Tea is often considered to be a healthy drink option, but you probably never considered that your tea may actually actually contain billions of harmful microplastics. According to a new study in Environmental Science & Technology, some premium tea brands are packaged in plastic pouches with a silky quality, and these bags can break down into the tea.
Nathalie Tufenkji, a professor of chemical engineering at McGill University, and her team purchased four types of commercial loose leaf teas packaged in plastic bags, emptied out the leaves, then dunked the bags in glass vials with water heated to 95 degrees. The team then used electron microscopy to analyze the water samples and determined that a single plastic tea bag released around 11.6 billion microplastics and 3.1 billion nanoplastics.
Tufenkji told New Scientist that this number is quite high compared to other foods that contain microplastics. “Table salt,” she said, “which has a relatively high microplastic content, has been reported to contain approximately 0.005 micrograms plastic per gram salt. A cup of tea contains thousands of times greater mass of plastic, at 16 micrograms per cup.”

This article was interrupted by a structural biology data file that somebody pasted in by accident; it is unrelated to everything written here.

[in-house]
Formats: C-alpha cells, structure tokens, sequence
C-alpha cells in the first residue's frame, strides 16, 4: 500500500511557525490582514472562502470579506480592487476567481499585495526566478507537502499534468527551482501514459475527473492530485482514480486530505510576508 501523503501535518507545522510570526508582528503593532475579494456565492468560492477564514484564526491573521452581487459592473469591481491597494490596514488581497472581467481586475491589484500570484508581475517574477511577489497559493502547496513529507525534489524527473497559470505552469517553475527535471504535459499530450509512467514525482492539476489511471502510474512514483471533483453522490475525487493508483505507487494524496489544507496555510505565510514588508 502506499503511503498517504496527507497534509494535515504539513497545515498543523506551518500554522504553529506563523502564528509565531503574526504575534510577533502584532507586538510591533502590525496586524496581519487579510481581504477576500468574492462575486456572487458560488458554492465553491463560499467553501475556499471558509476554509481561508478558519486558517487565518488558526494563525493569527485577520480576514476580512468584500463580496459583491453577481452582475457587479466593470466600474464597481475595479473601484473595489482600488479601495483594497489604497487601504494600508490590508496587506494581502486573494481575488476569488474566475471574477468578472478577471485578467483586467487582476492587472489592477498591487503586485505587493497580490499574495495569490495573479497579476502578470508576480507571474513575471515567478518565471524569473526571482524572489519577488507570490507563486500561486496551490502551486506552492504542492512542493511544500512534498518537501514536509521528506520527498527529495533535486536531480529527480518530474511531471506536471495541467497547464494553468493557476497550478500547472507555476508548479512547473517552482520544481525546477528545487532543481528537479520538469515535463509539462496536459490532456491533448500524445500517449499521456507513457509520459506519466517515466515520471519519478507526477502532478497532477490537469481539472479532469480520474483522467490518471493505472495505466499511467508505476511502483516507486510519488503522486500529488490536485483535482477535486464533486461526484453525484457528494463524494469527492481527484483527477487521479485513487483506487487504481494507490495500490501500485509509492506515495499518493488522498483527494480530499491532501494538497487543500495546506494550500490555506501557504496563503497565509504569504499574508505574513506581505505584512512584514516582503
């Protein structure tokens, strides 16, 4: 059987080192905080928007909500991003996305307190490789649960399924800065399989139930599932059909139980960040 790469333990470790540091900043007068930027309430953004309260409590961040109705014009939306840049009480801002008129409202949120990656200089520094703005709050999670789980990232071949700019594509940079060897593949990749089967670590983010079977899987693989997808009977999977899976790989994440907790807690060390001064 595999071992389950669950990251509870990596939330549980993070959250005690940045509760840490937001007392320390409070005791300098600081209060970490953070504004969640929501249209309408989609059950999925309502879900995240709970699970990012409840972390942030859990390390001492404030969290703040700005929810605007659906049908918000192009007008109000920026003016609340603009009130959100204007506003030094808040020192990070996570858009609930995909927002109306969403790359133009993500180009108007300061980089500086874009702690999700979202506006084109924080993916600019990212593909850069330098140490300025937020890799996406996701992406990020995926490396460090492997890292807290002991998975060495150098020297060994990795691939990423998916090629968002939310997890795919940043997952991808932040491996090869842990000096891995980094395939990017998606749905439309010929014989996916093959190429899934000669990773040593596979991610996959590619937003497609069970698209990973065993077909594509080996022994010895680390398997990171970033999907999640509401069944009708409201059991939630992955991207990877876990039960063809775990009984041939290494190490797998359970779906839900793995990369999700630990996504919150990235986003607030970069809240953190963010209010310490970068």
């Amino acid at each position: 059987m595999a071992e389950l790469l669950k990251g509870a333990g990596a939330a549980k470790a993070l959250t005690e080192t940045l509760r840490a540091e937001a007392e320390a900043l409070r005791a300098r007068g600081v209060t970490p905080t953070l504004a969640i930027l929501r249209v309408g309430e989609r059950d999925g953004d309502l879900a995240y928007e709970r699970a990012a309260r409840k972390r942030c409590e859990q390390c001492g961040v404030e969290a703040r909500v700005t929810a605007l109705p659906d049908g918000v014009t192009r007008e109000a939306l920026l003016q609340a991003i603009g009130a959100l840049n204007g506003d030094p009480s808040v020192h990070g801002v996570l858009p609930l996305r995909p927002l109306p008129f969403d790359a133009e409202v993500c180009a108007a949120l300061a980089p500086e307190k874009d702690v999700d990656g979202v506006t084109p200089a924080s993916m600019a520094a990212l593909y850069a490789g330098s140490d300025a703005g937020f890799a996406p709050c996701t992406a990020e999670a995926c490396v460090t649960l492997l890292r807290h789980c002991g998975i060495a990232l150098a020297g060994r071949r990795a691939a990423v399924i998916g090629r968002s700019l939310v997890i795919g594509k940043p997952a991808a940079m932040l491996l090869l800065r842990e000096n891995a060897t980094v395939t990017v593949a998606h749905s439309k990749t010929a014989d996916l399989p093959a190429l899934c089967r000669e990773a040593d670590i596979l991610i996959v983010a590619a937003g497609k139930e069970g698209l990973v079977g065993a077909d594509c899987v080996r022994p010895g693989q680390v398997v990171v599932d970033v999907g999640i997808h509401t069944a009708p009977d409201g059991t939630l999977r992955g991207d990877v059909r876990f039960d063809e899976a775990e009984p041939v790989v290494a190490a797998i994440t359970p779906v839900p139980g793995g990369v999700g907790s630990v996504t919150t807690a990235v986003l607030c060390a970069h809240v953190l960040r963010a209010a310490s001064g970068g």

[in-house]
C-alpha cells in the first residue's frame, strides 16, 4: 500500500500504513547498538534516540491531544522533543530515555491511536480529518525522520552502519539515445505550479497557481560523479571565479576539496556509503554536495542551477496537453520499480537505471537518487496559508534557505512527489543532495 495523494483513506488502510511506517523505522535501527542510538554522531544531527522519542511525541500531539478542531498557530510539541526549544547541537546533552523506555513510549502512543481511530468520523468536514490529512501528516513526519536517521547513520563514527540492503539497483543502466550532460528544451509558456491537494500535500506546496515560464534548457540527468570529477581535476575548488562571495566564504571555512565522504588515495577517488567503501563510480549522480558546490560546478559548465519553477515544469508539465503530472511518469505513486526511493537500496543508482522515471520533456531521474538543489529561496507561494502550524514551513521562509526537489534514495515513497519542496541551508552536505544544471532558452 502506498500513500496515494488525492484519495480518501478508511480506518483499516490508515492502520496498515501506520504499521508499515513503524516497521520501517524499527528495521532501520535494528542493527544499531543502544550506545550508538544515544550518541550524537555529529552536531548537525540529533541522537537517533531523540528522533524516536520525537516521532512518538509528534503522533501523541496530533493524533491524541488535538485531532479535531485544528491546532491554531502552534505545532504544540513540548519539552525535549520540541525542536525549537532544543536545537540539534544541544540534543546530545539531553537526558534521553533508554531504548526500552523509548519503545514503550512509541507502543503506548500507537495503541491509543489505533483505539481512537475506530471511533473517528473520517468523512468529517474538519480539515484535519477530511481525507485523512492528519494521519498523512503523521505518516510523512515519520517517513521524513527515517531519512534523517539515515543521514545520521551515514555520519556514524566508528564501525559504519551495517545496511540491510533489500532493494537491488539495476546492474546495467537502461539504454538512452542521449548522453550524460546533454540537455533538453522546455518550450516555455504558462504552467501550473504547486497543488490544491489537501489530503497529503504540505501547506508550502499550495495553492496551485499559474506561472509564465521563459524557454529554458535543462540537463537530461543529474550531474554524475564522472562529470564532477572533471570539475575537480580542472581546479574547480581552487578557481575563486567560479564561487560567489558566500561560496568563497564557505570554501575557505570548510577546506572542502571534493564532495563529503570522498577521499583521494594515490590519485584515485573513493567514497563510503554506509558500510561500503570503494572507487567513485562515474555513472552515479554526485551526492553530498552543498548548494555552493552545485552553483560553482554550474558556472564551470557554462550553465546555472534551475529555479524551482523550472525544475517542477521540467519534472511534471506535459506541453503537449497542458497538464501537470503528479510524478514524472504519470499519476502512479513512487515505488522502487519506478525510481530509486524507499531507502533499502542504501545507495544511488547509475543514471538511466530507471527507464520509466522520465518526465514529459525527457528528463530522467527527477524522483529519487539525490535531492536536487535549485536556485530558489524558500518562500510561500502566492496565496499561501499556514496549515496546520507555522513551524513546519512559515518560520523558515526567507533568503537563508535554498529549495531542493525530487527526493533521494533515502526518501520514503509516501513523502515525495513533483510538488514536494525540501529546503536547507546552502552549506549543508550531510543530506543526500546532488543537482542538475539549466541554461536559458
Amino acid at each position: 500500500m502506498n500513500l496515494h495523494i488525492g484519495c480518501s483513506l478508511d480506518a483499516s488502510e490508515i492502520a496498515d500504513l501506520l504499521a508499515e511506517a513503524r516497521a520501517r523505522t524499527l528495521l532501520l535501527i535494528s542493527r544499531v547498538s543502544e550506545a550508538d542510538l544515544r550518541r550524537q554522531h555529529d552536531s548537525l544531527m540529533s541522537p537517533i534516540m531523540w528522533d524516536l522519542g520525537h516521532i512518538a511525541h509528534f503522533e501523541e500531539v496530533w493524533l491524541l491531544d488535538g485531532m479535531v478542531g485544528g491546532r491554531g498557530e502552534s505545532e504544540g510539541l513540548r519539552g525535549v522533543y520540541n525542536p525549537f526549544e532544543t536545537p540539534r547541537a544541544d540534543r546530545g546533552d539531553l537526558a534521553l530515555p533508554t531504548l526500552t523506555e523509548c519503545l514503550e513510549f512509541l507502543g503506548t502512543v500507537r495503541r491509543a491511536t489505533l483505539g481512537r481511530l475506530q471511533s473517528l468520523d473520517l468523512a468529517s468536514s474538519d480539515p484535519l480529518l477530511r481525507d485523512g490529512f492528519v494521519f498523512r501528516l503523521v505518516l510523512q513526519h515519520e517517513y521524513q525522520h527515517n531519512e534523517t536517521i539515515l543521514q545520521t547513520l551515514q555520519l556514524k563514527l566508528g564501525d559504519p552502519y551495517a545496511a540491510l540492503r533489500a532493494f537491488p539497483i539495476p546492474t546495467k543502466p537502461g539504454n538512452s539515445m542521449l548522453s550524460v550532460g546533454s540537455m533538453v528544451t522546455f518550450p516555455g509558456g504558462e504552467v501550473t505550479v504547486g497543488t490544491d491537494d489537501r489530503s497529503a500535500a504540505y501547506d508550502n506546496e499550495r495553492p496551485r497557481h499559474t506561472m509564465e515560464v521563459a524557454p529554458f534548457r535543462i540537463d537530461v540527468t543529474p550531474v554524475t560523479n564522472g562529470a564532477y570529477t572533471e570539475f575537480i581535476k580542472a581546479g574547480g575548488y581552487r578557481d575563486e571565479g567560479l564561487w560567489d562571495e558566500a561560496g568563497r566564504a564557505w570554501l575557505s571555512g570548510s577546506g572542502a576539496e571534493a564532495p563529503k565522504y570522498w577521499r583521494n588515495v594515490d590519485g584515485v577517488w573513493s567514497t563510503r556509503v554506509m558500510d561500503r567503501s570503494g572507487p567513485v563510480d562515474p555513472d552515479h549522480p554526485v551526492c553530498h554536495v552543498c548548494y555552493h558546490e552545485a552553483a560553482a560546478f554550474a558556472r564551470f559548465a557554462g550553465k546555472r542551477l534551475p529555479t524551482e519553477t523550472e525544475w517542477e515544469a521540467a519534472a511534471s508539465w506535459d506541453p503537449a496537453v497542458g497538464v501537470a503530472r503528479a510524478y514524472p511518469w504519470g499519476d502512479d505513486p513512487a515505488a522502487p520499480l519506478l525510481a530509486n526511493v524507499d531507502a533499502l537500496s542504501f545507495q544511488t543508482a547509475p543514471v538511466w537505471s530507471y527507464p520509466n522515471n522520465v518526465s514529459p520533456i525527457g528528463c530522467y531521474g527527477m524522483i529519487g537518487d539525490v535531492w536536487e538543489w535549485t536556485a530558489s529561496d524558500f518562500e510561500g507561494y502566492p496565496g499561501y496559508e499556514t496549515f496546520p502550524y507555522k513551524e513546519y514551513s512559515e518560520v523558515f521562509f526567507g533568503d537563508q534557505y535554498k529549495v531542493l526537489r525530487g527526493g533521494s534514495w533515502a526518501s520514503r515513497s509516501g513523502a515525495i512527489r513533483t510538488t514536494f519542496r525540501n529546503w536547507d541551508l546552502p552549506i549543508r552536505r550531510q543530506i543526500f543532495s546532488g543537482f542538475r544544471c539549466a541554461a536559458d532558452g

After conducting several control experiments using cut tea bags with the leaves emptied out (so that any microplastics present in the tea leaves themselves didn’t affect the study), they found that particles are still released even when the tea bags remain uncut. While the 16 micrograms of plastics in one cup of tea don’t pose a dangerous risk to humans, long-term exposure could potentially be harmful. The study’s authors call for more research, and the need to further investigate the effect of microplastics on humans.
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